INSIDE ICIJ

ICIJ’s deputy director is one of 2018’s ‘Great Immigrants’

Marina Walker Guevara features on Carnegie Corporation’s roster of exemplary immigrants in the U.S.

ICIJ’s Deputy Director Marina Walker Guevara will be honored this Fourth of July by the Carnegie Corporation of New York for her contributions to journalism. The organization selected Argentina-born Walker Guevara alongside 37 other naturalized citizens for the “Great Immigrants, Great Americans” tribute.

Andrew Carnegie, the namesake of the organization, was a 19th-century American steel magnate who emigrated from Scotland in his teenage years. Walker Guevara’s story shares  a similar thread; her grandparents migrated from Scotland to Argentina in the early 1900s.

“This recognition is both an honor and a responsibility, especially at a time when many immigrants are going through so much hardship in our country,” Walker Guevara said of the recognition.

Known for her tenacious cross-border reporting, Walker Guevara has conducted award-winning investigations into environmental damage caused by mining companies in Latin America, as well as abstinence-based HIV/AIDS prevention campaigns in Africa under the conservative eye of the George W. Bush administration.

More recently, Walker Guevara won a Pulitzer Prize in explanatory reporting as one of the leaders of the Panama Papers investigation.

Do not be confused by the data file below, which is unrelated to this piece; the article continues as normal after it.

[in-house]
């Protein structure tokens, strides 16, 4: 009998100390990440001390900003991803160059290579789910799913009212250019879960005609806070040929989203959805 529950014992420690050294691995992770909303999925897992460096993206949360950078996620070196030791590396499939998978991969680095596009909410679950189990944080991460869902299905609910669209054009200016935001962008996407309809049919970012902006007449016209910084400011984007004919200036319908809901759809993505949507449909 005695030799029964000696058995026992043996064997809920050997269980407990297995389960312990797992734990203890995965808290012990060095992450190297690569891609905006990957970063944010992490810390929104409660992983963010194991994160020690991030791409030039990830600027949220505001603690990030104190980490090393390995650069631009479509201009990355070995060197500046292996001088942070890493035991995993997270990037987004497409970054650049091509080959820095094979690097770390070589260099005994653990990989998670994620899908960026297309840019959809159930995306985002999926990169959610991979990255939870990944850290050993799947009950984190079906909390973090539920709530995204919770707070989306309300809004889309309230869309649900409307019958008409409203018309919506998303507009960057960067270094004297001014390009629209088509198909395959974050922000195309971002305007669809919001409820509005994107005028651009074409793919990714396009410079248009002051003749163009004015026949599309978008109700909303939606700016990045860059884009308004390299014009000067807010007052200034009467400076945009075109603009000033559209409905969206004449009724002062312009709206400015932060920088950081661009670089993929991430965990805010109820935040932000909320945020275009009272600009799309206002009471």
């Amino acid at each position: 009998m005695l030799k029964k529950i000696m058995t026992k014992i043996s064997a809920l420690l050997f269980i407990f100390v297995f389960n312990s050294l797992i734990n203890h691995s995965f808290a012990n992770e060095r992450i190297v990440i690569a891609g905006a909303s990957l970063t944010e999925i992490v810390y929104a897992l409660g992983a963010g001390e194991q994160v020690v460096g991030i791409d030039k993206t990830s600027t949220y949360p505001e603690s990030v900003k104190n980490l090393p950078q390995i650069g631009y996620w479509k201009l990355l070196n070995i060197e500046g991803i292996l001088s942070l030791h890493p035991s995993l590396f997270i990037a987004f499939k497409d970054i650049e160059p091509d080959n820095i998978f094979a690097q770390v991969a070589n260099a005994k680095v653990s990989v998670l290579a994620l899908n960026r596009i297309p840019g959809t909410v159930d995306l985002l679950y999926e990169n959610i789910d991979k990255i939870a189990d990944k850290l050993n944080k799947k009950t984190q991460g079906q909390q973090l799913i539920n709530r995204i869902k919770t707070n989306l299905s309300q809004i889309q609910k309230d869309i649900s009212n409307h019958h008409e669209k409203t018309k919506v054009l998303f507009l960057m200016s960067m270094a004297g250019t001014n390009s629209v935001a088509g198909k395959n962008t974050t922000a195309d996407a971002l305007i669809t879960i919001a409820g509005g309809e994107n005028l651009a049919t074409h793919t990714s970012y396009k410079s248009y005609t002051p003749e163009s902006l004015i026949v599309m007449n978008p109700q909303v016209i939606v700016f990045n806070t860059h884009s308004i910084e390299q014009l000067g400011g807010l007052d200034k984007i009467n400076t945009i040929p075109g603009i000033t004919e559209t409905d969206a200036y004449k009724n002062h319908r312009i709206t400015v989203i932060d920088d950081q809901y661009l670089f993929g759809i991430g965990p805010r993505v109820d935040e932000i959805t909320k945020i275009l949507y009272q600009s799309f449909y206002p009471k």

Born in the leafy Mendoza province of Argentina, Walker Guevara began her 20-year journalism career at Los Andes, a regional newspaper. In 2002, she was selected as an Alfred Friendly Press fellow, where she was placed at The Philadelphia Inquirer. Later, she attended the University of Missouri to earn a master’s of journalism.

She chose to stay in the U.S. during Argentina’s economic depression in the early 2000s while supporting her mother: “The U.S. was a place where I thought I could find what I was looking for journalistically, which was that investigative methodology, and I also thought I could get a job to support my mom better.”

Initially joining ICIJ as an intern, Walker Guevara soon ascended to the position of deputy director. Graciously, she attributes her success to friendly figures who assisted her.

“In most immigrant stories, it’s the people along the way [that make the difference],” Walker Guevara said.

“I got help from teachers, professors, colleagues, other journalists, mentors that would signal the way and give me a hand when I needed it.”

Also included in this year’s Great Immigrants line up are Iranian Dara Khosrowshahi, the current CEO of Uber and Star Wars actor Oscar Isaac who emigrated from Guatemala.

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